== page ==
IN the wake of George W. Bush, even a miracle might not be enough for the Republicans to hold on to the White House in 2008. But what about two miracles? The new year’s twin resurrections of Bill Clinton and John McCain, should they not evaporate, at last give the G.O.P. a highly plausible route to victory.
Amazingly, neither party seems to fully recognize the contours of the road map. In the Democrats’ case, the full-throttle emergence of Billary, the joint Clinton candidacy, is measured mainly within the narrow confines of the short-term horse race: Do Bill Clinton’s red-faced eruptions and fact-challenged rants enhance or diminish his wife as a woman and a candidate?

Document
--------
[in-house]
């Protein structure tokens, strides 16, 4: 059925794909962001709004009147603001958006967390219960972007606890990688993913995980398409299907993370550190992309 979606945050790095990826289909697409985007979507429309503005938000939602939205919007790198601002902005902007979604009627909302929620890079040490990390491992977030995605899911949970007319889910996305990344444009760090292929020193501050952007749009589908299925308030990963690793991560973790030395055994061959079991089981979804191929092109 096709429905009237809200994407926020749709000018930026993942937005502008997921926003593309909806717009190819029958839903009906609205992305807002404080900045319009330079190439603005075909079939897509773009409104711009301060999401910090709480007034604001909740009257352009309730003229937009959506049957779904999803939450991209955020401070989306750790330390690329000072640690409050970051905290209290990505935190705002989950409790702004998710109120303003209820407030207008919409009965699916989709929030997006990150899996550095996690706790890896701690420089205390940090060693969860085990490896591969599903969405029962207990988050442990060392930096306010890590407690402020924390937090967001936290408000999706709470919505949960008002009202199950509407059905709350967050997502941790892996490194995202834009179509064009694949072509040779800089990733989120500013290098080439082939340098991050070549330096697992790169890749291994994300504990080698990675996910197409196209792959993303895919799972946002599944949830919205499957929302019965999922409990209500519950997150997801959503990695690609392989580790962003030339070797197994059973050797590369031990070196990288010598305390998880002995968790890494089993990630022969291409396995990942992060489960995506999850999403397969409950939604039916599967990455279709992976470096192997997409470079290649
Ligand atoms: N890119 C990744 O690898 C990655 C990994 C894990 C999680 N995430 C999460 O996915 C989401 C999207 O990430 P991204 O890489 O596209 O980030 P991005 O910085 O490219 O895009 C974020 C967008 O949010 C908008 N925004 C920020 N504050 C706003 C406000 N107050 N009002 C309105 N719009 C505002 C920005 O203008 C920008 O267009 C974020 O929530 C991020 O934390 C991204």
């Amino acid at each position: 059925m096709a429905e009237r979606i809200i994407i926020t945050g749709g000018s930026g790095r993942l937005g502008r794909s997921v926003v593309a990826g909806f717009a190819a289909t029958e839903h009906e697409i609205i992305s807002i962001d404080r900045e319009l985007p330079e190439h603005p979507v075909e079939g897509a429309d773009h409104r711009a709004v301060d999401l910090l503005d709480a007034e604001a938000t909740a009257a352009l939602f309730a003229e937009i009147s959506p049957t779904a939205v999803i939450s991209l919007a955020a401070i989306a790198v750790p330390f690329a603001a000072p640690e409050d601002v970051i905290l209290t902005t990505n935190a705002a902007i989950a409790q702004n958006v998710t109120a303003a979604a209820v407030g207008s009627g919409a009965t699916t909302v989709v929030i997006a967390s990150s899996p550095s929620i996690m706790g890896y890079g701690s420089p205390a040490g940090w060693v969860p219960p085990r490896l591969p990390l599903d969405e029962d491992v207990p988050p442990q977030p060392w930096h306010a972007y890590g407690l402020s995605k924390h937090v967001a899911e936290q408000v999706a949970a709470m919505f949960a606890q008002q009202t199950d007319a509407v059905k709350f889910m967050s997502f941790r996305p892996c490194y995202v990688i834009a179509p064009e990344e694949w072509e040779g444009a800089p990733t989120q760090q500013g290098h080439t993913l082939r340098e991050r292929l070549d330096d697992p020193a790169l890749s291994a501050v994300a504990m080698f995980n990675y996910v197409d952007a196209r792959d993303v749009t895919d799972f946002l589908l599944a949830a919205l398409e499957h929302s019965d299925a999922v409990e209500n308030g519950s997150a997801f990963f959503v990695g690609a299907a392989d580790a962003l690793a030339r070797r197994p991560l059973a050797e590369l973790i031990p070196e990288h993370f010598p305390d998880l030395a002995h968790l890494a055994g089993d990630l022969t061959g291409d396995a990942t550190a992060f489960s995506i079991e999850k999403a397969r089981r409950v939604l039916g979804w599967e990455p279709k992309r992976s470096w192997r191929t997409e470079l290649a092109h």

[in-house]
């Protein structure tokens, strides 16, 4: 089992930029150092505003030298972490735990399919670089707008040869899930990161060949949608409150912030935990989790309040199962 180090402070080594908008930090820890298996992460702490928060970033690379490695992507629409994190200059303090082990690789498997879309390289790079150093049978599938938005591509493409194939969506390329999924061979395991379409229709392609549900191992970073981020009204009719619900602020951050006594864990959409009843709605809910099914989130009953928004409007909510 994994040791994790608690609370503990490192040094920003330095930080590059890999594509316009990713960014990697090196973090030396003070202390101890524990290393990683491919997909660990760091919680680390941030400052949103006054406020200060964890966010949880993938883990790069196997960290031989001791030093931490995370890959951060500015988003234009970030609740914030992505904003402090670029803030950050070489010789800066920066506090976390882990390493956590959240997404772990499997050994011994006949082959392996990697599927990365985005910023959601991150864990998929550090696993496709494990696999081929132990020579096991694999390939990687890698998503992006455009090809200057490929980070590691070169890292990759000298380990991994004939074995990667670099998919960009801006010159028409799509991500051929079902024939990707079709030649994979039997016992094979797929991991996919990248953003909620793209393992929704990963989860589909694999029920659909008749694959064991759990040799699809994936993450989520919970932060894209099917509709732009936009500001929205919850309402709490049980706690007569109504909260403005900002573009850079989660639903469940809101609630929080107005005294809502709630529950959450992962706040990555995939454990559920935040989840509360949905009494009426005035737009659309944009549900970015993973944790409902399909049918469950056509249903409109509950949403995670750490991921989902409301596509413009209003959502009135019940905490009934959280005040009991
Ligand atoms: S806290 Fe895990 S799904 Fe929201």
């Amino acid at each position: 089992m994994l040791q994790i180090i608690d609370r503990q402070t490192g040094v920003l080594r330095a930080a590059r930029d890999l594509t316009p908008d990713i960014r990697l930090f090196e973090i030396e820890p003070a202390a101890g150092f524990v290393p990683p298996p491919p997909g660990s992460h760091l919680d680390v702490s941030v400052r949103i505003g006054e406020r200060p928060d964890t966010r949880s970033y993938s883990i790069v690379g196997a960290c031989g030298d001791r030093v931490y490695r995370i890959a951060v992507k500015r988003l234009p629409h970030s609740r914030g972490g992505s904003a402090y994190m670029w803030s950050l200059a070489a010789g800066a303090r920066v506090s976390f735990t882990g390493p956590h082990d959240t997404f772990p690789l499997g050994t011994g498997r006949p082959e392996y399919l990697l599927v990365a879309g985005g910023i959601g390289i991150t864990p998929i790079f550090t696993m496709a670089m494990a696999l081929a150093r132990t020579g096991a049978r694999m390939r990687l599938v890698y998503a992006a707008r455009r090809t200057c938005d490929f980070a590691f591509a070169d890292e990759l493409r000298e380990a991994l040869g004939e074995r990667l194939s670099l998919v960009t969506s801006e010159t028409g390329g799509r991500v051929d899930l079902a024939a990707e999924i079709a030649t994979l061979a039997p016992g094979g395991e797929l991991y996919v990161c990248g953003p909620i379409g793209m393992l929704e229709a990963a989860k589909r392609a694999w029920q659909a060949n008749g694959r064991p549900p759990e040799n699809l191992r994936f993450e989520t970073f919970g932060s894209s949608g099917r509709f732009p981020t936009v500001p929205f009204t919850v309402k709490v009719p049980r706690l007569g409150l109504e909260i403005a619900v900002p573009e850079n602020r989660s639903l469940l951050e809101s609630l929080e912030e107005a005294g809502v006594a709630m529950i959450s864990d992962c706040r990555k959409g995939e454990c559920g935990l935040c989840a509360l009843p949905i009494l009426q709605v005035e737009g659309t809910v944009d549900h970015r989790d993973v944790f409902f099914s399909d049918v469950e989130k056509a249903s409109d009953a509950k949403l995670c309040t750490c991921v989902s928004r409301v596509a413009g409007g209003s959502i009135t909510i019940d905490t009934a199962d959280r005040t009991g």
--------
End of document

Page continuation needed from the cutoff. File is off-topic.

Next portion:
Absent from this debate is any sober recognition that a Hillary Clinton nomination, if it happens, will send the Democrats into the general election with a new and huge peril that may well dwarf the current wars over race, gender and who said what about Ronald Reagan.
What has gone unspoken is this: Up until this moment, Hillary has successfully deflected rough questions about Bill by saying, “I’m running on my own” or, as she snapped at Barack Obama in the last debate, “Well, I’m here; he’s not.” This sleight of hand became officially inoperative once her husband became a co-candidate, even to the point of taking over entirely when she vacated South Carolina last week. With “two for the price of one” back as the unabashed modus operandi, both Clintons are in play.